St. Botolph & St. Barnabas School Angola
This primary school will be built in a very needy part of Angola and St Botolph’s is building it in conjunction with our link church, St Barnabas, Greenwich, Connecticut.
We needed to raise around £40,000 for the building costs of the School and this was achieved mid 2009. The plan is to recruit a team to join with our US friends and visit Angola to help in whatever way we can with the local community.
Info on Uige
Uige is a city in north-western Angola. Settled by Portuguese colonists, Uige grew from a small market centre in 1945 to become Angola’s major centre for coffee production in the 1950s and was designated a city in 1956. Its prosperity was short-lived, however, as the city was affected by recurrent fighting between Portuguese forces and the National Front for the Liberation of Angola (Frente Nacional de LibertaÃ§Ã£o de Angola; FNLA), one of three Angolan pre-independence guerrilla movements. The fighting, which occurred primarily from 1961 to 1974, resulted in heightened instability in the city and surrounding area, as did the subsequent Angolan civil war (1975-2002) that immediately followed the country’s independence in 1975. Portuguese settlers abandoned UÃge in 1974-75, and it became the headquarters of the FNLA. In 1976 the city was captured by forces of the Popular Movement for the Liberation of Angola (Movimento Popular de LibertaÃ§Ã£o de Angola; MPLA), a pre-independence guerrilla movement and one of the primary factions fighting in the civil war. Attempts at reviving the lucrative business of coffee production in the locality had only limited success until the civil war ended. From late 2004 to mid-2005, the city was part of a region afflicted with one of the world’s largest epidemics of hemorrhagic fever caused by the Marburg virus. Pop. (latest est.) 61,966.
St. Barnabe Church
Founded in 1939 by the helders Antonio Luyindu, Mbunga Zowa, Julia Mfuendu, and Mpanzu a Fua respectively. In June 25th, 1945 the church received their first pastor called Santos Manuel Nlandu and in the same day 45 people were baptized. From there, the church has grown and many people have come to believe in Jesus as their Saviour.
In March, 1961, when the war for independence started, many of the members were killed, others sought refuge in the bush and then went to Democratic Republic of Congo until 1975, when the liberation movements signed a memorandum of understanding for an independent Angola with the Portuguese Authority.
From March 1975 people started coming back home from Congo, unfortunately in June a civil war started and many died and others joined with the MPLA.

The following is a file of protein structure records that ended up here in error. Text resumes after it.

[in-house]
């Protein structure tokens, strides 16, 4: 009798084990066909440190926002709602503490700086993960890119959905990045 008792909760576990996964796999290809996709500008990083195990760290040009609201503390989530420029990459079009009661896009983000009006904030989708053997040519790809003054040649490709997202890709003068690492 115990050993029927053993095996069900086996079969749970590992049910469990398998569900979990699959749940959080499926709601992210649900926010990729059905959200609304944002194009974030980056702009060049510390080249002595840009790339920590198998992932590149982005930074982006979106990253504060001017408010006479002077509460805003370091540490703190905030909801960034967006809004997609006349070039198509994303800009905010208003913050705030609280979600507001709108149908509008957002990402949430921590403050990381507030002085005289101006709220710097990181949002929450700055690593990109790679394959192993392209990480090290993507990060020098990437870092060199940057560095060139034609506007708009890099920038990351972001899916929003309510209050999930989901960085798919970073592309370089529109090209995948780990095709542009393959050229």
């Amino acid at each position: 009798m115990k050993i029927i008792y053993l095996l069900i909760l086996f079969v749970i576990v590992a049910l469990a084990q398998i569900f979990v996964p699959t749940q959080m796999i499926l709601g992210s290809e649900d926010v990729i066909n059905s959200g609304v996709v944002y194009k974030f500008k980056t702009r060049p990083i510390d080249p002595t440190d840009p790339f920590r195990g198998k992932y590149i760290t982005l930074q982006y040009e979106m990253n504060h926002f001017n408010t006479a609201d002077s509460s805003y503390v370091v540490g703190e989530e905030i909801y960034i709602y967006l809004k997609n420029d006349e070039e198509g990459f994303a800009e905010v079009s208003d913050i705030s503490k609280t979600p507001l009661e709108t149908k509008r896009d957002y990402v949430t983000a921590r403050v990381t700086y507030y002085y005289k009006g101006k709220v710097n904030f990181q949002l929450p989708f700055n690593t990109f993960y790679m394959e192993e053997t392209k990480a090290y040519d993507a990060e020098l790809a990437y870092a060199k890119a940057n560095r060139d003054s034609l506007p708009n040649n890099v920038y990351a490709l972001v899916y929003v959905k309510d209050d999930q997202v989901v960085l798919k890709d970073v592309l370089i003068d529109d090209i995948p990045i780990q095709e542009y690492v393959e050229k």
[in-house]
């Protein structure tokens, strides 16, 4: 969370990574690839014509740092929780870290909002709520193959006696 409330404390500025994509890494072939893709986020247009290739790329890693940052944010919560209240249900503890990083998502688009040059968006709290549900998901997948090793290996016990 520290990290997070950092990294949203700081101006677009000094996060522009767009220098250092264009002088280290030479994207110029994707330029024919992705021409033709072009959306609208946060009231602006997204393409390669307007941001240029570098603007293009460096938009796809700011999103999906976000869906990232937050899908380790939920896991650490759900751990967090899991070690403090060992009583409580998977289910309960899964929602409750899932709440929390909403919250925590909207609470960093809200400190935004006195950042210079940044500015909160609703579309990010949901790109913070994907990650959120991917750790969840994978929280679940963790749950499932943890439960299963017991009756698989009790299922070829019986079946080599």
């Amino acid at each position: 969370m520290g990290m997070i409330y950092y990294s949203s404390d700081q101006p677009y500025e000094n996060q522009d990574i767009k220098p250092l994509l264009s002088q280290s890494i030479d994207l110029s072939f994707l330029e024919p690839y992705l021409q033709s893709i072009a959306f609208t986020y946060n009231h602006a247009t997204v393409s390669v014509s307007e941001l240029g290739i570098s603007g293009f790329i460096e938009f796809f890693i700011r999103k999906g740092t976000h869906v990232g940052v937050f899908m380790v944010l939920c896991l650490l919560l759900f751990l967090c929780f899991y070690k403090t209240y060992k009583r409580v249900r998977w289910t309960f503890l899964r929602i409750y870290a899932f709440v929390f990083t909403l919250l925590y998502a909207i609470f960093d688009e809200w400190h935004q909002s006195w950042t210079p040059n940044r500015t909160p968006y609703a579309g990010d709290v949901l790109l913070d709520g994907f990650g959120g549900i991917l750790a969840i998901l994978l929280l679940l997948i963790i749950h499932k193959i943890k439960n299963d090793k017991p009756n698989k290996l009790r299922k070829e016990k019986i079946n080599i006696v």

On 15th July 1981, the members started building the chapel you can see in the picture. In 1991, The Rt. Revd. Dinis S. Sengulane dedicated the church with the name of St. Barnabe. An that time the church was led by the evangelist, Pedro Massala and in 1995 the Revd. Pedro Antonio Sacala from Luanda, went to lead the church. In 2004 he became the Archdeacon of the Lukunga Loge district. In August 2007, Deacon Robert Mario was sent to help with the work. Bishop Michael visited with his wife in 2006.
The Parish has 1352 members and 736 are communicants.
Poverty, iliteracy, poor education, lack of water and inadequate health provision are the main problems people face in this area.
St. Botolph School Project
The Bishop of London set a challenge to the City of London Churches to raise enough money between them to build a school in Angola and one in Mozambique. We at St. Botolph without Bishopsgate decided to go one better and in partnership with our link church St. Barnabas, Greenwich, Connecticut started to look for an area in Angola to build an extra primary school. After receiving advice from various organisations, a village called Songo in Uige was identified as a particularly needy area.
At the moment there is no school, the children are taught outside under a tree or in the church.
Housing has been greatly improved since a brick kiln was built at the side of the Church. The kiln as well producing bricks also provides regular work for some of the village people.
The total cost of building and fitting out the school is estimated to be somewhere in the region of £40,000. St Botolph has raised £20,000 and we understand that the American Church a similar amount. We are therefore looking forward to the building work starting as soon as possible.
Once the building work has been started the plan is then to recruit a team to join with people from the American Church and visit Angola to help in whatever way we can.
2012 School Finished
Below is a message from Bishop Andre to everyone who has helped to finance the building of the school